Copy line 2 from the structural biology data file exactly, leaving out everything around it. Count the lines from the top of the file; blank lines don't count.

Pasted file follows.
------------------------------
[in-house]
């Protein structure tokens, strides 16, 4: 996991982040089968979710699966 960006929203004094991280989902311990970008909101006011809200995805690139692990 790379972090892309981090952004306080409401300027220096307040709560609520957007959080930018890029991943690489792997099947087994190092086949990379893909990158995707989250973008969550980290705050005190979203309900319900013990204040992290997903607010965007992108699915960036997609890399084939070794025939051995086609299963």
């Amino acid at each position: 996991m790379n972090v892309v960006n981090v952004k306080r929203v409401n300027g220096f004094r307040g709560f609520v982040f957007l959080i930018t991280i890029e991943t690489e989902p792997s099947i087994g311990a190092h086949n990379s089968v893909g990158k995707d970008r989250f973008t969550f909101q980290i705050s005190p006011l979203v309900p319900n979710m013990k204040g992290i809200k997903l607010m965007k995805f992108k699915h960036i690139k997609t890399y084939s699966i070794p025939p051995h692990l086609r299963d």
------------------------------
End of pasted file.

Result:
């Protein structure tokens, strides 16, 4: 996991982040089968979710699966 960006929203004094991280989902311990970008909101006011809200995805690139692990 790379972090892309981090952004306080409401300027220096307040709560609520957007959080930018890029991943690489792997099947087994190092086949990379893909990158995707989250973008969550980290705050005190979203309900319900013990204040992290997903607010965007992108699915960036997609890399084939070794025939051995086609299963």